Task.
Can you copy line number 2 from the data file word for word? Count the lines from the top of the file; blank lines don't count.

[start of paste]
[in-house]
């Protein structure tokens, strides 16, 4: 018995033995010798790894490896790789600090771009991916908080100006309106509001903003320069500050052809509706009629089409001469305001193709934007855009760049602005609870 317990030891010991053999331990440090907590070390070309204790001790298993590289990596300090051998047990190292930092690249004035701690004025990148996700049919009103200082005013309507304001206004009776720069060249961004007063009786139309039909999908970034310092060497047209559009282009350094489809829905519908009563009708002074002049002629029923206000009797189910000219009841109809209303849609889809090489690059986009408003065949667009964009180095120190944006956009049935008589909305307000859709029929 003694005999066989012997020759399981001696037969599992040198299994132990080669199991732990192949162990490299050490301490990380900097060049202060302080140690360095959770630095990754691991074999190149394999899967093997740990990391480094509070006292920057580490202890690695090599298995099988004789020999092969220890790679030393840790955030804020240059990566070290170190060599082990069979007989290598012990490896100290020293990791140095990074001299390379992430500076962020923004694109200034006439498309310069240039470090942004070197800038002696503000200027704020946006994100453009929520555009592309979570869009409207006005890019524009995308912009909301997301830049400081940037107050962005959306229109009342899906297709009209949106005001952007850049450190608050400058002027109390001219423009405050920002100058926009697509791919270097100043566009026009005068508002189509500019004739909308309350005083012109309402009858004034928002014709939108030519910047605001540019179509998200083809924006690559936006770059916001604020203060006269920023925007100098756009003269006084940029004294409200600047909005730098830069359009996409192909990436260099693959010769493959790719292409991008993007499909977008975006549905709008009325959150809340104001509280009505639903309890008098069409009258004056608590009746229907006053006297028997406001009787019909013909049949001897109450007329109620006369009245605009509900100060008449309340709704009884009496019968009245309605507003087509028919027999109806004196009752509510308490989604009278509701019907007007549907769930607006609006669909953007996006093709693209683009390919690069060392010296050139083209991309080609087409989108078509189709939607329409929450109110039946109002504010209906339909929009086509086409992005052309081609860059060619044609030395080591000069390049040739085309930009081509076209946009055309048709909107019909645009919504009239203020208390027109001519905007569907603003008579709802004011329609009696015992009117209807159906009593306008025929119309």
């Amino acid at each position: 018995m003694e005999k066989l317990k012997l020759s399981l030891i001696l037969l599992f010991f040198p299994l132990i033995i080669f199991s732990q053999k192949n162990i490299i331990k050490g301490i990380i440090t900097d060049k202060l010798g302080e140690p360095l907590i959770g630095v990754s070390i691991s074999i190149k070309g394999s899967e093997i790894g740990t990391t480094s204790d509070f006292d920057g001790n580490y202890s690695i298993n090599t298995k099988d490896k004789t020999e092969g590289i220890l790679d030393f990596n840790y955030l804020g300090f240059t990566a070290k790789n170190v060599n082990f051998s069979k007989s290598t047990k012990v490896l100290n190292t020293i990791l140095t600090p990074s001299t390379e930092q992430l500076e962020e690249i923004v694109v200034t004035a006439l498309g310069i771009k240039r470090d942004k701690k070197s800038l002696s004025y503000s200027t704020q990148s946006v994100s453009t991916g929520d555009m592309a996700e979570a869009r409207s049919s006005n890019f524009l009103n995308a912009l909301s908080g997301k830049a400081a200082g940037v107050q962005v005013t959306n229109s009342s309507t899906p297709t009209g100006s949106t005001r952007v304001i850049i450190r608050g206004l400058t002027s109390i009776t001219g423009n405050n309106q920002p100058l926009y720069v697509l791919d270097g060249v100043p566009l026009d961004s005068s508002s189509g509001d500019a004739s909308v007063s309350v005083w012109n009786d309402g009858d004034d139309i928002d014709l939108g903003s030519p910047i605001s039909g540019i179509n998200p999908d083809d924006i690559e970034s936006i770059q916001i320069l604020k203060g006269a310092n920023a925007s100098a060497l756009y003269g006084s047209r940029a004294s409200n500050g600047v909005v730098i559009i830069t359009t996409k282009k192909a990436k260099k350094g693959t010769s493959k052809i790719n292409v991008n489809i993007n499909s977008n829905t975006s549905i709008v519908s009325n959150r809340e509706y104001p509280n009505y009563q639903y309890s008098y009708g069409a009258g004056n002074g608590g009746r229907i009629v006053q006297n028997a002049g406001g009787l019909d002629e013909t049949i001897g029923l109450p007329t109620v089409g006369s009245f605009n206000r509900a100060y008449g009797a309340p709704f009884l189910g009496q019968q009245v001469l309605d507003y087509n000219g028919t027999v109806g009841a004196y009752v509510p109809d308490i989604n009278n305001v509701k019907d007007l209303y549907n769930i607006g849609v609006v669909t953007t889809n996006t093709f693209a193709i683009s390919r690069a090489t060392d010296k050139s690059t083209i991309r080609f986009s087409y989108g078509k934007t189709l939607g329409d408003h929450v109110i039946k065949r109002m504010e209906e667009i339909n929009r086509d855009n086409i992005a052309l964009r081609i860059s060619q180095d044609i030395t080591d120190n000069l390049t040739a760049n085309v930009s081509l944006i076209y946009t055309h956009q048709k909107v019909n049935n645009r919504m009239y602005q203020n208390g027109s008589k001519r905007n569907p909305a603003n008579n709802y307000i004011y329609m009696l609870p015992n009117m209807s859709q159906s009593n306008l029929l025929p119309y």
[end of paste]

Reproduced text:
């Protein structure tokens, strides 16, 4: 018995033995010798790894490896790789600090771009991916908080100006309106509001903003320069500050052809509706009629089409001469305001193709934007855009760049602005609870 317990030891010991053999331990440090907590070390070309204790001790298993590289990596300090051998047990190292930092690249004035701690004025990148996700049919009103200082005013309507304001206004009776720069060249961004007063009786139309039909999908970034310092060497047209559009282009350094489809829905519908009563009708002074002049002629029923206000009797189910000219009841109809209303849609889809090489690059986009408003065949667009964009180095120190944006956009049935008589909305307000859709029929 003694005999066989012997020759399981001696037969599992040198299994132990080669199991732990192949162990490299050490301490990380900097060049202060302080140690360095959770630095990754691991074999190149394999899967093997740990990391480094509070006292920057580490202890690695090599298995099988004789020999092969220890790679030393840790955030804020240059990566070290170190060599082990069979007989290598012990490896100290020293990791140095990074001299390379992430500076962020923004694109200034006439498309310069240039470090942004070197800038002696503000200027704020946006994100453009929520555009592309979570869009409207006005890019524009995308912009909301997301830049400081940037107050962005959306229109009342899906297709009209949106005001952007850049450190608050400058002027109390001219423009405050920002100058926009697509791919270097100043566009026009005068508002189509500019004739909308309350005083012109309402009858004034928002014709939108030519910047605001540019179509998200083809924006690559936006770059916001604020203060006269920023925007100098756009003269006084940029004294409200600047909005730098830069359009996409192909990436260099693959010769493959790719292409991008993007499909977008975006549905709008009325959150809340104001509280009505639903309890008098069409009258004056608590009746229907006053006297028997406001009787019909013909049949001897109450007329109620006369009245605009509900100060008449309340709704009884009496019968009245309605507003087509028919027999109806004196009752509510308490989604009278509701019907007007549907769930607006609006669909953007996006093709693209683009390919690069060392010296050139083209991309080609087409989108078509189709939607329409929450109110039946109002504010209906339909929009086509086409992005052309081609860059060619044609030395080591000069390049040739085309930009081509076209946009055309048709909107019909645009919504009239203020208390027109001519905007569907603003008579709802004011329609009696015992009117209807159906009593306008025929119309």